We are all one step away from homelessness. The security we have in our jobs, homes, and family can disappear in the blink of an eye. Homelessness does not just happen to those who made “bad” choices in their lives, people on drugs or convicts. Homelessness can happen to those who lose their jobs or affected by natural disasters. Homelessness affects those with mental illness who cannot find the services they need. Homelessness affects those leaving abusive situations. Homelessness affects our children who are neglected or rejected because of their sexual orientation. Homelessness affects those who served our country and fought for our freedoms.
The homeless are our neighbors, our peers, our friends forgotten. The homeless are us.
While no count of the homeless is quite accurate:
- There are 730,000 people experiencing homelessness on any given night in the United States.
- Of that number, 238,110 are people in families, and
- 404,957 are individuals.
- 17 percent of the homeless population is considered chronically homeless and
- 12 percent of the homeless population – 67,000 – are veterans.
- 3 million people, 1.3 million of them children, are likely to experience homelessness in a given year.
What might keep someone homeless? It’s not a lack of will to pull oneself out of such a situation. Who among us would choose to remain homeless? Such circumstances are embarrassing and degrading. We must understand why our neighbors are homeless in order to help them. Many factors are involved – finding affordable housing, finding a job, physical ailments or mental health issues and no services to address them. According to the US Department of Housing and Urban Development (HUD) a family with one full-time worker earning minimum wage cannot afford rent for a 2-bedroom home anywhere in the US. In other words, a single mom or dad with 2 kids cannot afford a home even if they are working full-time. Imagine if those kids needed medical attention or they were laid off? What then?
Why discuss homelessness on a health blog, because homelessness and health or inextricably linked. About half of the homeless have suffer from mental health issues – many are schizophrenic. Almost half of the homeless have addiction issues. Yet they do not have access to treatment for these issues. Those who are homeless often cannot seek treatment for physical illnesses like HIV/AIDS or diabetes (type 1 or 2) or afford medications to treat them. And even if they were to get the medication, where would they keep it? How could they refrigerate their insulin or safely keep the needles to inject it with? And if they cannot help themselves, they often end up in emergency rooms. According to a report in the New England Journal of Medicine, homeless people spent an average of four days longer per hospital visit than comparable non-homeless people. This extra cost, approximately $2,414 per hospitalization, is attributable to homelessness. A study of hospital admissions of homeless people in Hawaii revealed that 1,751 adults were responsible for 564 hospitalizations and $4 million in admission costs. Their rate of psychiatric hospitalization was over 100 times higher than their non-homeless cohort. The researchers conducting the study estimate that the excess cost for treating these homeless individuals was $3.5 million or about $2,000 per person.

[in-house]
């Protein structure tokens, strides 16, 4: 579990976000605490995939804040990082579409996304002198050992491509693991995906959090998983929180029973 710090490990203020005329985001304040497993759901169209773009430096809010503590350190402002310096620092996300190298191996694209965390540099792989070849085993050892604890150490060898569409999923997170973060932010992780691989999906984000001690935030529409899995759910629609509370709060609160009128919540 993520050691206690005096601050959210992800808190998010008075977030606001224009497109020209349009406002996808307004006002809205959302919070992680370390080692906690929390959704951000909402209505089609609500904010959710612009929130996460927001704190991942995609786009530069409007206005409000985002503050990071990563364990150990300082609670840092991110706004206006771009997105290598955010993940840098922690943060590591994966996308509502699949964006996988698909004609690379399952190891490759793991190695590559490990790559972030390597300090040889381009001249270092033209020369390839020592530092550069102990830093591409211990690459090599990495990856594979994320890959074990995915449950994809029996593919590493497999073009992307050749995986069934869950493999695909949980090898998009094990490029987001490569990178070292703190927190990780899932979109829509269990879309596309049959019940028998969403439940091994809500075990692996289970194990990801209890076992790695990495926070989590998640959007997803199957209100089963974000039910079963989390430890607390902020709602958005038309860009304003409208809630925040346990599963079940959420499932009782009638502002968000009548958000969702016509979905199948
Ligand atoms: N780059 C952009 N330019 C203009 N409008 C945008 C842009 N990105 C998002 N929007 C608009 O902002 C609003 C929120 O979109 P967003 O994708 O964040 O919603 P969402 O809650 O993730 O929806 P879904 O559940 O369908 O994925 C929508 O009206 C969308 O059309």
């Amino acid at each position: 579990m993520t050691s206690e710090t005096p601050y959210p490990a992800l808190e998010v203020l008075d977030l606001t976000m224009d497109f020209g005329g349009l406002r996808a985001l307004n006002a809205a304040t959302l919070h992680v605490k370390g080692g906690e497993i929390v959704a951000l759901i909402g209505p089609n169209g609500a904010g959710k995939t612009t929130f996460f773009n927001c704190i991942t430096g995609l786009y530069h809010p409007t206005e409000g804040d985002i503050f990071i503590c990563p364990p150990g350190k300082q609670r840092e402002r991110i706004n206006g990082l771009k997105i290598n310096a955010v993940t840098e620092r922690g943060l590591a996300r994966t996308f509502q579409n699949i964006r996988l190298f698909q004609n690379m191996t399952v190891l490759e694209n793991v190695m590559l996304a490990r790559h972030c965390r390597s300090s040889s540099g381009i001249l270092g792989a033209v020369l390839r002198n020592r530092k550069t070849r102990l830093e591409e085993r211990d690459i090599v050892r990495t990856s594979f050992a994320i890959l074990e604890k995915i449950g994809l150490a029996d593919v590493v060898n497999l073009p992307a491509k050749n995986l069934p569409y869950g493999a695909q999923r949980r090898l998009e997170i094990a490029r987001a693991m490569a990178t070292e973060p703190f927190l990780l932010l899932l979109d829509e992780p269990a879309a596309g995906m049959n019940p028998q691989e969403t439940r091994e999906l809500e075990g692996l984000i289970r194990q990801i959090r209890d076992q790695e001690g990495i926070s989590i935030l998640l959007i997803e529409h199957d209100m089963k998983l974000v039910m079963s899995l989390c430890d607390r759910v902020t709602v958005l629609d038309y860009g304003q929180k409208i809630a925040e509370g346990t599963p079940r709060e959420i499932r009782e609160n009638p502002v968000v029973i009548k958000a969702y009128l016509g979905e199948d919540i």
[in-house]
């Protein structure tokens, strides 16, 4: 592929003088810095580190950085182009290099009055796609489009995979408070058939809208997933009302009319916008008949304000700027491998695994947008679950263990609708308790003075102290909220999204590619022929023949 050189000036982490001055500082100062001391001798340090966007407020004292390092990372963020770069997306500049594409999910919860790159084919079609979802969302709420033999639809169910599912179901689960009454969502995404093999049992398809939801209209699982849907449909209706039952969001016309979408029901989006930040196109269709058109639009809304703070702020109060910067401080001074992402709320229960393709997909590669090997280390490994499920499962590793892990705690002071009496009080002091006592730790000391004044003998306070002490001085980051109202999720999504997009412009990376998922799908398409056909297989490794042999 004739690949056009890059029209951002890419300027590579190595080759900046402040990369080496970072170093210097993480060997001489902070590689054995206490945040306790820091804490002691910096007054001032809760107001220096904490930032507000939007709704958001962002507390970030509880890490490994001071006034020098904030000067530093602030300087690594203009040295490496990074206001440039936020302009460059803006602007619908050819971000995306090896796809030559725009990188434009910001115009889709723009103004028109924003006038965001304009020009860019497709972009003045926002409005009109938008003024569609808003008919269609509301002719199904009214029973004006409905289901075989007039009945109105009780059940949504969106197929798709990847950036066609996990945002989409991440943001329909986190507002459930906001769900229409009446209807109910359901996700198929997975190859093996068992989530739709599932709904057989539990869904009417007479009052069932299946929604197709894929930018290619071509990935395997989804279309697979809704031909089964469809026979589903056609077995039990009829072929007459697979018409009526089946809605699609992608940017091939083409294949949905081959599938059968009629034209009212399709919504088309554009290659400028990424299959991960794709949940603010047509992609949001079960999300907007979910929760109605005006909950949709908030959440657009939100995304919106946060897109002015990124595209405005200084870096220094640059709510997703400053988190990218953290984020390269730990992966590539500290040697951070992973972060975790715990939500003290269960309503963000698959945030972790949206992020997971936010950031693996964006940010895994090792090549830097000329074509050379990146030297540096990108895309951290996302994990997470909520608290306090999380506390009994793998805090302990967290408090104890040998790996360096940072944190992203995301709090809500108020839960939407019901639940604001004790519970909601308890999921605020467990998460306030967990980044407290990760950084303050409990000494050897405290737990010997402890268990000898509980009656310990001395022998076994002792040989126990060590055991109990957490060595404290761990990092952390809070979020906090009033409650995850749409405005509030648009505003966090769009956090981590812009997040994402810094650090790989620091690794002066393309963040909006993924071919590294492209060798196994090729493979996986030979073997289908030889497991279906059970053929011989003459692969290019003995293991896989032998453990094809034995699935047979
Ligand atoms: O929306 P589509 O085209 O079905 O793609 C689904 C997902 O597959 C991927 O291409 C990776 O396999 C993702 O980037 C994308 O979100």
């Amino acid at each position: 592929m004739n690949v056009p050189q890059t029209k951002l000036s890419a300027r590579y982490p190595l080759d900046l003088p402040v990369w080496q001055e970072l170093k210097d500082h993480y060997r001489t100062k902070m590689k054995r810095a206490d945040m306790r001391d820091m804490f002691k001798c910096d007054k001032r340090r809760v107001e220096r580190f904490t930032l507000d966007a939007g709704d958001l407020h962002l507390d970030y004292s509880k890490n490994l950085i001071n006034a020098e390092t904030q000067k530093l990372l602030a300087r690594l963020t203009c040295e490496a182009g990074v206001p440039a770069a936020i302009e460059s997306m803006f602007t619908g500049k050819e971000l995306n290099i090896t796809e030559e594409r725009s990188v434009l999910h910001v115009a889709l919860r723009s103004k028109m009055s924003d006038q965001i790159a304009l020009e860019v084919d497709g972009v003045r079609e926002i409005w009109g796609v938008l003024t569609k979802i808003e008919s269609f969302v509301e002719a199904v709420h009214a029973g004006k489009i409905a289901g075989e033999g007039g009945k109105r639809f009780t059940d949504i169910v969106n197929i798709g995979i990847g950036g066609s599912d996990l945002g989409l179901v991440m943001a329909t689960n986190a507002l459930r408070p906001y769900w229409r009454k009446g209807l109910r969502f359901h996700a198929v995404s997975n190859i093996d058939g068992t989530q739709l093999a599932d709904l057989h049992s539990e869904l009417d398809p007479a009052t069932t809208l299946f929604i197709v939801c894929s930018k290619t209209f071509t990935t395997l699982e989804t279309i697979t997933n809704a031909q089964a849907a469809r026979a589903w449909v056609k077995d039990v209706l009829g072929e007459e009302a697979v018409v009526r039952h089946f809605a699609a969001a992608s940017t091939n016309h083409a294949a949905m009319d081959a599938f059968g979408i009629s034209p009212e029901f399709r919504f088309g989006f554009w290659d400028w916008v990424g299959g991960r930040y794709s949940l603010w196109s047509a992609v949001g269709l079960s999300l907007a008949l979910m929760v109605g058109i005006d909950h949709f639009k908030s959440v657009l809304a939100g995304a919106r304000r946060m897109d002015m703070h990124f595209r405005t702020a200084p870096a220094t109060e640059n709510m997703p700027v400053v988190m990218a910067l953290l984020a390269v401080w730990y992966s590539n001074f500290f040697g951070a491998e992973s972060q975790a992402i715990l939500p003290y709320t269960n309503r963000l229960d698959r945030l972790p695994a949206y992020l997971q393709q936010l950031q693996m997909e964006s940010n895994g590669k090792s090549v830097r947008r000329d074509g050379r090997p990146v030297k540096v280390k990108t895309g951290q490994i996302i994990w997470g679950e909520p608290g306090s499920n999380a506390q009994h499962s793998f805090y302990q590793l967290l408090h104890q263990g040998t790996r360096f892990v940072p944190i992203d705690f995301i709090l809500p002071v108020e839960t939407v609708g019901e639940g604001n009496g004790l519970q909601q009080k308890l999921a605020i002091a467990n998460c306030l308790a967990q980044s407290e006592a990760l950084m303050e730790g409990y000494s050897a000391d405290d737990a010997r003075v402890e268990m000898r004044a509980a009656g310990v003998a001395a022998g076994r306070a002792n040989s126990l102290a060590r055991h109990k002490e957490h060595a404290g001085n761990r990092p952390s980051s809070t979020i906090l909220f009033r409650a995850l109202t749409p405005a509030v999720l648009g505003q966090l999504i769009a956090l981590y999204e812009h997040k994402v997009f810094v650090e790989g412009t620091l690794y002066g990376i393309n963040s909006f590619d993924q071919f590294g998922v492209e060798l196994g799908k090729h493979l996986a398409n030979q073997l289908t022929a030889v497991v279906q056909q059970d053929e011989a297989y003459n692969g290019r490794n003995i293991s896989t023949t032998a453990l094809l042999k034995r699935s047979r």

How can we help our fellow men, women and children when they need us the most? One way to do so is to participate in the HUD point-in-time counts. At the end of January, communities canvass their cities to determine who is homeless in order to receive funds for services and programs to address needs and end homelessness including health services.
On January 22, 2012 Austin Involved is helping out Ending Community Homelessness Coalition (ECHO) with their Point-In-Time Count in Travis County. As part of the count, ECHO is providing (with the help of Austin Involved) socks and travel sized toiletries. And I plan to bring along some candy – which is ever so meaningful to the hungry and those on drugs (do not judge them for being on drugs, they still deserve to eat) or who may be in detox. Those wanting to join us please RSVP at http://austininvolved.org/what-we-do/community-projects/. Those wanting to help the homeless in their communities – contact one of your local homeless service organizations.
Other ways to help:
- Donate to local clothing closets those that will give your donations away for free (remember when you have nothing, even a $1 at Goodwill can be too expensive) like – Lisa’s Hope Chest here in Austin. Donate:
- Household goods
- Stuffed Animals
- Clothing – not just a t-shirt but socks and underwear too
- Old phones (these can help the abused call 911 for help)
- Carry candy in your car or purse and hand it out to those panhandling on the street. Food helps.
- Contribute to food drives and pantries
- Don’t judge – Listen to the stories of those who need our help, you never know who you’ll meet or what you’ll learn. Smile and wish them a good day. Let them know they are loved.
“Souls which have fallen to the bottom of all possible misfortune, unhappy men lost in the lowest of those limbos at which no one any longer looks, the reproved of the law, feel the whole weight of this human society, so formidable for him who is without, so frightful for him who is beneath, resting upon their heads” – Victor Hugo, Les Miserables.
Let us recognize and help these souls. Let us allay their fright. Let us relieve our neighbors from the burdens that would keep them homeless and in despair.
For more information visit:
- National Alliance to End Homelessness
- National Coalition for the Homeless
- National Law Center on Homelessness and Poverty
- The Urban Institute
- US Department of Housing and Urban Development: Homeless Assistance